From the archive
The ridges and valleys on a crumpled piece of paper look complex. But there may be only two basic types of formations, which can be stitched together to make up the whole structure, according to the 18 February Physical Review Letters. A team of theorists modeled ripples on a thin sheet and found that a combination of sharp creases and gentle hills and valleys can solve the notoriously difficult equations that describe such sheets. Combining these two building blocks could help researchers study waves on biological cell membranes or the formation of scars on skin.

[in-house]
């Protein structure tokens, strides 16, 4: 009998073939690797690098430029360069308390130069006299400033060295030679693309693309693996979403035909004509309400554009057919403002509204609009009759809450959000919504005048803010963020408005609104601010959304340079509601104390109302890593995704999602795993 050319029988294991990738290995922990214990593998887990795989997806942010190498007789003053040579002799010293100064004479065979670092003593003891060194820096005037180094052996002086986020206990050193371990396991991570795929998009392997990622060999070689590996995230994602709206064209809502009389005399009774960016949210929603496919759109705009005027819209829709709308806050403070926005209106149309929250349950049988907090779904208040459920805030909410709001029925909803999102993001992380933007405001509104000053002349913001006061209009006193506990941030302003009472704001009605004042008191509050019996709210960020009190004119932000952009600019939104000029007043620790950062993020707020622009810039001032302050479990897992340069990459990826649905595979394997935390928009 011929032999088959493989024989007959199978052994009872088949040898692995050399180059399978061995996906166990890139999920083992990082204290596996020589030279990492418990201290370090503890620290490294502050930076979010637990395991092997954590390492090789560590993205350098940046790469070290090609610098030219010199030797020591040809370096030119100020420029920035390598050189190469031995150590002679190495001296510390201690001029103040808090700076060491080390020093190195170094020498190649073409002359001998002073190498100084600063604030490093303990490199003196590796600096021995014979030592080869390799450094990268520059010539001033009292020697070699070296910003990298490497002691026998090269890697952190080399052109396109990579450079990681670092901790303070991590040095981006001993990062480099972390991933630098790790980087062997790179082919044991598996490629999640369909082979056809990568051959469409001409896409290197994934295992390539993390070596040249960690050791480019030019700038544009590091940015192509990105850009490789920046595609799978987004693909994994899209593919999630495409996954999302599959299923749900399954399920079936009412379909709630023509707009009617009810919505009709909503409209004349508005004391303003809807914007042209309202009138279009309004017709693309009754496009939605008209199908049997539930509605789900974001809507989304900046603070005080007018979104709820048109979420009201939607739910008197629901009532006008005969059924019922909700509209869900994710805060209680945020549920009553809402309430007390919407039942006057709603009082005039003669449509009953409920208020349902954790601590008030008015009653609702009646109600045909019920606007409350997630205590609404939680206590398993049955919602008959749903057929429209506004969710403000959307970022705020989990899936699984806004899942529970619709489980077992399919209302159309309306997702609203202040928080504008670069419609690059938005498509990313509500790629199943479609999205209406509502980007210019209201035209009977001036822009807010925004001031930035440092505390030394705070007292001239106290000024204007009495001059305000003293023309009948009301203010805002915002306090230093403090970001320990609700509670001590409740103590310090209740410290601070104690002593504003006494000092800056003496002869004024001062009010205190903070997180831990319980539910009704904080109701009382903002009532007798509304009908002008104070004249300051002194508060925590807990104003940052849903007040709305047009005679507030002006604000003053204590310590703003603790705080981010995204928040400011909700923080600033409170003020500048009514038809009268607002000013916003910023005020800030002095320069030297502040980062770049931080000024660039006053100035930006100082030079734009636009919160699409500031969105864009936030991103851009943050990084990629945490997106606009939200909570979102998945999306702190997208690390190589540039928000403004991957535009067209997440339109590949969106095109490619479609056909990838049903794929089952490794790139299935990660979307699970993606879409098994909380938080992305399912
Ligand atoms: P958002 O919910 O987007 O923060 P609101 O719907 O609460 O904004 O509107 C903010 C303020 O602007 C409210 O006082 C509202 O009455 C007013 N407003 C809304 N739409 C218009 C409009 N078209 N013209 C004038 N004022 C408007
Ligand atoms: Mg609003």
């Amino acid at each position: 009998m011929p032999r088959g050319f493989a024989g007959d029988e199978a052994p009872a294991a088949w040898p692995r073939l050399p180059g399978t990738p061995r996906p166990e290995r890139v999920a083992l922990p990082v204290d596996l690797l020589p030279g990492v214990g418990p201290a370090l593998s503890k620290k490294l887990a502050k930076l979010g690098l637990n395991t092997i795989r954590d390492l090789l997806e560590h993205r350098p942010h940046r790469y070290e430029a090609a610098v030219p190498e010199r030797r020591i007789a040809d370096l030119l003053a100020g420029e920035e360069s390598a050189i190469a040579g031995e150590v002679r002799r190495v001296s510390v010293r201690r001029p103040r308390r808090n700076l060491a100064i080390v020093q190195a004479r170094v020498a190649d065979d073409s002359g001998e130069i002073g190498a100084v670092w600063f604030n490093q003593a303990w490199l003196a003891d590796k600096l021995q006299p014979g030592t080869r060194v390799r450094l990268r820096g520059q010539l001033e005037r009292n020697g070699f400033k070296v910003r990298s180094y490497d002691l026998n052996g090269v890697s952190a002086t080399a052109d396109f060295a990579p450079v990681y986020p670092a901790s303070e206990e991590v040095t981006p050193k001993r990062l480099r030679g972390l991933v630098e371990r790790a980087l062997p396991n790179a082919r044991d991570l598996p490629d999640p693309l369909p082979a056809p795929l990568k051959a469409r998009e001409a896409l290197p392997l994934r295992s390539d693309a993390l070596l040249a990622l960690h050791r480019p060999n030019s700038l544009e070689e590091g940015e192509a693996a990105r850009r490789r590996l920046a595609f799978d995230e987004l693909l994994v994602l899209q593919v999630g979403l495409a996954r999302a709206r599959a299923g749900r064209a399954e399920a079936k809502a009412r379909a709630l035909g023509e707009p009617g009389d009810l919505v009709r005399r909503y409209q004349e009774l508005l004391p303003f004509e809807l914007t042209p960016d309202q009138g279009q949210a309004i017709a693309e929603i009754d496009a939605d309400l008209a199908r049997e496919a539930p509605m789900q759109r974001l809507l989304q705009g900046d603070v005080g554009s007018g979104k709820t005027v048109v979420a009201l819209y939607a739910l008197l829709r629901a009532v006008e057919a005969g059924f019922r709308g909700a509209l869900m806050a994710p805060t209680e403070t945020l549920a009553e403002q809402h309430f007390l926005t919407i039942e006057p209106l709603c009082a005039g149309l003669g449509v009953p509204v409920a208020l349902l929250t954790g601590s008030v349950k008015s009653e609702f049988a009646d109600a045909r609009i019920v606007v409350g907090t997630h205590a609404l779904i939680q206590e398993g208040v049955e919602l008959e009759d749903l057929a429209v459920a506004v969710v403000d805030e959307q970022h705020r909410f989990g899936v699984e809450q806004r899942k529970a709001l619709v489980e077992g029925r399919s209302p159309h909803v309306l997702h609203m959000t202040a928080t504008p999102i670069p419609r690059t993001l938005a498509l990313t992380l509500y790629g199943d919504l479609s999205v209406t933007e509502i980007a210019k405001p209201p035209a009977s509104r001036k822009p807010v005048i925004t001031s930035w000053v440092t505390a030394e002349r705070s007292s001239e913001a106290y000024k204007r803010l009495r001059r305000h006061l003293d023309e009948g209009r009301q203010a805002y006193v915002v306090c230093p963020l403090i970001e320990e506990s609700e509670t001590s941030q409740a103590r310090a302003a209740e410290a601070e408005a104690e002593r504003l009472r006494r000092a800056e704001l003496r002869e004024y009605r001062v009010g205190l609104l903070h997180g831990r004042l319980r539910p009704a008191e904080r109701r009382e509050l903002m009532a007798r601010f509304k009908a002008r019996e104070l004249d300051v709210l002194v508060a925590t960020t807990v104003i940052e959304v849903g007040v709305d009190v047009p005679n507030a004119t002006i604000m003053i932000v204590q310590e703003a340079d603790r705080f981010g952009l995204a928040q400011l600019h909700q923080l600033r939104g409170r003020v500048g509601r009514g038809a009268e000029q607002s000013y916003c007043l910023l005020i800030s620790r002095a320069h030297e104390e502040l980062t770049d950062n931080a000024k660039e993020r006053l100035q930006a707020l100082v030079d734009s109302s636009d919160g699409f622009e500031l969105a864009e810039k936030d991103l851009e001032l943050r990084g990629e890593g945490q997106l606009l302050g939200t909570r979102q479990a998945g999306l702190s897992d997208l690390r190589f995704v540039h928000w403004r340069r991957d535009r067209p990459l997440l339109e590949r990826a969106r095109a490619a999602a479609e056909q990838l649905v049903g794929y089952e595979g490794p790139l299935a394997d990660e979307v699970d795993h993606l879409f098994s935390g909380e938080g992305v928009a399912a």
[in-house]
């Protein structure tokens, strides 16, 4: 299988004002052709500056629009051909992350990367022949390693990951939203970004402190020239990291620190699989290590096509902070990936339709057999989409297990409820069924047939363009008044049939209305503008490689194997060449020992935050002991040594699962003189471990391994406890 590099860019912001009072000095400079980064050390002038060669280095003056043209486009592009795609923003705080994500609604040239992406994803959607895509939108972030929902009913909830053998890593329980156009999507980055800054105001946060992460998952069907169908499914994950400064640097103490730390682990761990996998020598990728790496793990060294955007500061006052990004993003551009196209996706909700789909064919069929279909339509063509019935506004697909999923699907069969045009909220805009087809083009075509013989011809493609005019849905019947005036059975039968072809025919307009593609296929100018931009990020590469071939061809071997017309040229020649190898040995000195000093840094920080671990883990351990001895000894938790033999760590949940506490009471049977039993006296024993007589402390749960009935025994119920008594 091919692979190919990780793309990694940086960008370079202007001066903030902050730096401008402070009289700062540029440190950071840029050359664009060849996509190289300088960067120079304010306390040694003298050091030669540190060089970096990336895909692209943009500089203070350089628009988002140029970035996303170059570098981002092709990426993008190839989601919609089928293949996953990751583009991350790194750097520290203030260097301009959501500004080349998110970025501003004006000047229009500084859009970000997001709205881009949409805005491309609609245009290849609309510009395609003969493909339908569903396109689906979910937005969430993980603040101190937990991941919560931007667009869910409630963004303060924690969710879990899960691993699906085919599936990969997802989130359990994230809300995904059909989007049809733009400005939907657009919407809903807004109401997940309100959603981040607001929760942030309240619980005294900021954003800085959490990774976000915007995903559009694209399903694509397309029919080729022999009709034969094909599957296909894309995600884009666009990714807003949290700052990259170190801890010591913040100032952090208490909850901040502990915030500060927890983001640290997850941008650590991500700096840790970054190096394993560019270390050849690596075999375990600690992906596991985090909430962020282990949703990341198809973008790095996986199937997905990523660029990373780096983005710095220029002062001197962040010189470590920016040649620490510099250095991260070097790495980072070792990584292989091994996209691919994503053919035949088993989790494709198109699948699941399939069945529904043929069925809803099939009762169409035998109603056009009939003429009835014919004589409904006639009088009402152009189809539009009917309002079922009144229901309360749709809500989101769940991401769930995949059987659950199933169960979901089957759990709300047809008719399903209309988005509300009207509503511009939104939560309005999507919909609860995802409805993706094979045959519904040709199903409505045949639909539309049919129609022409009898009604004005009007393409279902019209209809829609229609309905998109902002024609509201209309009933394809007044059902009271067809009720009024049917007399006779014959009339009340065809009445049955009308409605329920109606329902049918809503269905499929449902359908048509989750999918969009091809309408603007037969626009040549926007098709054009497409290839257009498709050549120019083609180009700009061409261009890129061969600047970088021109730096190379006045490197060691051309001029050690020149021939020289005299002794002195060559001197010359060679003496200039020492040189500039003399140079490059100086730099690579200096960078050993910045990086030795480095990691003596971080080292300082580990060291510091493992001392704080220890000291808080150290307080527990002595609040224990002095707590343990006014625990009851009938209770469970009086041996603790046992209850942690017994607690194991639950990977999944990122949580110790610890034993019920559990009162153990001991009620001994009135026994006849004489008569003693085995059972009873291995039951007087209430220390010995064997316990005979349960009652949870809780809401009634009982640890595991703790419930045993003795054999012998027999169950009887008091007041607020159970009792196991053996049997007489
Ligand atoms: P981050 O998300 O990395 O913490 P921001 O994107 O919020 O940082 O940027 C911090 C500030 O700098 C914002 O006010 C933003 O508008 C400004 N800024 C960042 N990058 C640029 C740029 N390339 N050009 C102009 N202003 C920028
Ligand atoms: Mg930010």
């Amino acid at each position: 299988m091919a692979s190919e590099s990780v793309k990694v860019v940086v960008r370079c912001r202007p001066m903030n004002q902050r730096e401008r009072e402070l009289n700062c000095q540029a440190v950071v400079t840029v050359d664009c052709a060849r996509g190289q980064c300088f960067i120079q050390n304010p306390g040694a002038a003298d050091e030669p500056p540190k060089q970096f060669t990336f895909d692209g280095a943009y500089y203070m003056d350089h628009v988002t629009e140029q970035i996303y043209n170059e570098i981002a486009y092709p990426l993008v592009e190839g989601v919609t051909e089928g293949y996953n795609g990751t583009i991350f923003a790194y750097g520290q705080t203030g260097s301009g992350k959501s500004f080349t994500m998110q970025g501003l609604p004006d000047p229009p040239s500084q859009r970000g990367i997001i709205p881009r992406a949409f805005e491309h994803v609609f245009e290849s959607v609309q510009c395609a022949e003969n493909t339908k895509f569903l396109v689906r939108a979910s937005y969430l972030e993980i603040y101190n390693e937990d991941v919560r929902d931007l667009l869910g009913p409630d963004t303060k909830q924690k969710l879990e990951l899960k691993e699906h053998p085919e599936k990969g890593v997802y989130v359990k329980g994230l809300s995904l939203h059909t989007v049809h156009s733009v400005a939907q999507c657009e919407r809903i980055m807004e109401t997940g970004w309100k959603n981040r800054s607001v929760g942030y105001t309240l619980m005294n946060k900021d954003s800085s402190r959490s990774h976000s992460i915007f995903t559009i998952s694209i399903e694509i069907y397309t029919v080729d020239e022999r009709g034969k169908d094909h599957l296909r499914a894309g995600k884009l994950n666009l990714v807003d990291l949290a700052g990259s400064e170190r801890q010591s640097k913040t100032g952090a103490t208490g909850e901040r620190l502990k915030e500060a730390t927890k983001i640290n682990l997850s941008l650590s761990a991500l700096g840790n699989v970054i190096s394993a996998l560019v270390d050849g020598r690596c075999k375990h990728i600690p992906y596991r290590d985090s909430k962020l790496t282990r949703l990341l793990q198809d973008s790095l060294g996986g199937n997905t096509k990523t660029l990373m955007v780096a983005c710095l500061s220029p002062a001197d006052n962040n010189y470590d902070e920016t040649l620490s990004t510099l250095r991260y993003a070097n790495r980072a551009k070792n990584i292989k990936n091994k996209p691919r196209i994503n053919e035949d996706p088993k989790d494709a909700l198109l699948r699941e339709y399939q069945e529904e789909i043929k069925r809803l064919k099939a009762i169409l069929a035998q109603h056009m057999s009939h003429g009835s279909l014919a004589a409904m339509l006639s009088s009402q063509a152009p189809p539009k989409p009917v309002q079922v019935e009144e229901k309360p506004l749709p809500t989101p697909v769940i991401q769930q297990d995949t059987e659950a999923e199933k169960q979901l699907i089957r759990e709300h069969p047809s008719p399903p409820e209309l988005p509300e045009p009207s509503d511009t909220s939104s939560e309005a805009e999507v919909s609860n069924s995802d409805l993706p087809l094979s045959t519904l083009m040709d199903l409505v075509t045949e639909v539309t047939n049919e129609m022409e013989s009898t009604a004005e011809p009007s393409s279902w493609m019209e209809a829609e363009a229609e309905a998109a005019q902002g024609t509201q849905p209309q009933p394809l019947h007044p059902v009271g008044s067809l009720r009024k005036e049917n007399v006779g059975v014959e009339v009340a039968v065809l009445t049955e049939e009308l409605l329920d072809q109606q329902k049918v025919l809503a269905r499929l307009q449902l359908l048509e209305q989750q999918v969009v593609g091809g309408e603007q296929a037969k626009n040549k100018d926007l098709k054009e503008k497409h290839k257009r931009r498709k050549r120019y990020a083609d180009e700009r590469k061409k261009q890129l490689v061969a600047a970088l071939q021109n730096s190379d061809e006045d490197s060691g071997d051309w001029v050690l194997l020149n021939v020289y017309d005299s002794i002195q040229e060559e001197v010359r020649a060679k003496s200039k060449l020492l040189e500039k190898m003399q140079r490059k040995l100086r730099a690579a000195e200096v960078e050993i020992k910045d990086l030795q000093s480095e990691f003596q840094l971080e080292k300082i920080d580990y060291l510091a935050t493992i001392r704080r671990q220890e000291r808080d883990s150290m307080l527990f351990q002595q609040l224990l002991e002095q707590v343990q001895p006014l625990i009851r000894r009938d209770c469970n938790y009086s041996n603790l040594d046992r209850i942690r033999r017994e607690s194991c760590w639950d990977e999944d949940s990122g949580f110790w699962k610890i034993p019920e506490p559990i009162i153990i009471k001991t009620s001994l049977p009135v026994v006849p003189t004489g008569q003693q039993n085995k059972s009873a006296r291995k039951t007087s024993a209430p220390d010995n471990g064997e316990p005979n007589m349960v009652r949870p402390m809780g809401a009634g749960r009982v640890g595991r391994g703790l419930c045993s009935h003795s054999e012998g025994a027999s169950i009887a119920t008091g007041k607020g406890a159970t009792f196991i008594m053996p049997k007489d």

Robert Schroll of the University of Massachusetts in Amherst noticed that his shower curtain had numerous small ripples along the top, where it was constrained by curtain rings, but that it transitioned to a longer-wavelength ripple along the bottom. He realized that what determined the shape of the curtain over that transition was similar to another problem he was working on, so he and his colleagues built a theoretical model. But “we wouldn’t do all of this work just to explain a shower curtain,” he says.